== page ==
We Don’t Have To Be The First To Report

There’s an epidemic among social media bloggers, tweeters, YouTube uploaders and the like to be the first to report something across the social media sphere the moment it happens.

But…do we always really need to?

If broadcast news has taught us anything, it’s that reporters get it wrong. And in a world that’s become increasingly more real-time, their reports in error get pumped through every major social media channel in an instant. When a terrible event happens in which a shooter massacres elementary school children in Connecticut, you want to get it right. You don’t want to be wrong on that. But lo and behold, many broadcast news journalists were – they identified the wrong person as the shooter at first.

But is the traditional media entirely at fault? No. Social media is just as at fault.

That’s right. If you ever spread a rumor about someone in high school, is the person who started the rumor to begin with the person who is entirely to blame? Of course not.

In social media, we get it wrong a lot. Too much, too often. In fact, we’re not afraid to share silly hoaxes at the drop of a hat in an effort to be the first to tell it (Morgan Freeman is dead! Oh wait. No, he’s not.).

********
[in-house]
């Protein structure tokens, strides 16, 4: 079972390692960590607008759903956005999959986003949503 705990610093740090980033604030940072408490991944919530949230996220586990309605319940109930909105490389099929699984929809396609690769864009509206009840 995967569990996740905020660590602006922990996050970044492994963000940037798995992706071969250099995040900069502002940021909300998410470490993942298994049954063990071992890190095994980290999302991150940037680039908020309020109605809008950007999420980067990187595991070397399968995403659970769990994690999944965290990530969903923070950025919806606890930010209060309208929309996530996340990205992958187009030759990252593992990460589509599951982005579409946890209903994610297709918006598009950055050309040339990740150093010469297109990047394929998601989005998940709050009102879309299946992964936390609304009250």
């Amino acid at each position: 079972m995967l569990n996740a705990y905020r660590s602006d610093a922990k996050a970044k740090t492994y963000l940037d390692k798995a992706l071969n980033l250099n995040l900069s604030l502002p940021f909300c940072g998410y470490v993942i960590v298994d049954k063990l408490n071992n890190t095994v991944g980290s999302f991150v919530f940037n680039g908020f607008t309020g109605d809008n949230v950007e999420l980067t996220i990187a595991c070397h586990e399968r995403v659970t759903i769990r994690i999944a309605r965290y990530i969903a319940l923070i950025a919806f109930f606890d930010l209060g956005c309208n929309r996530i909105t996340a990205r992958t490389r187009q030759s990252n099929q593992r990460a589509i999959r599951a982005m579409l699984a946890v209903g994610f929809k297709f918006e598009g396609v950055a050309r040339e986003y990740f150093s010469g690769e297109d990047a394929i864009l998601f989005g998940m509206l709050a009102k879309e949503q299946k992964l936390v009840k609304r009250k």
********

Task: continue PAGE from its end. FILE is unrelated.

Here’s the deal, folks. If you want to be taken seriously in any possible realm, you have to have the first impulse to want to get it right by taking in the facts you know and commenting thoughtfully rather than sharing blindly.  Social media can be a powerful tool for disseminating information in ways we still don’t completely understand. It can telegraph the change of a regime in Egypt as it’s literally happening but it can also identify the wrong shooter in Newtown, Connecticut just as quickly. Blame it all on CNN? You’re just the messenger? Nice try. They were wrong, which you picked up on and spread the wrong information on Twitter in a feeble attempt to look, what, like you were more “in the know?”

We have enough sharers. We have enough Retweeters. We have enough e-mail forwarders.

We don’t have enough people in social media wanting to take a breath and give their own perspective. If we did, we’d allow ourselves the grace period that can occur when journalists get the story wrong, state a correction and then we can comment on the total story in front of us. It’s easy to Retweet. It’s not easy to hold back for a moment and blog just a little later in the day.

Ironically, if you truly wanted to stand out from the crowd, you may gain far more respect for being in the latter camp. And consequently stand out all the more.

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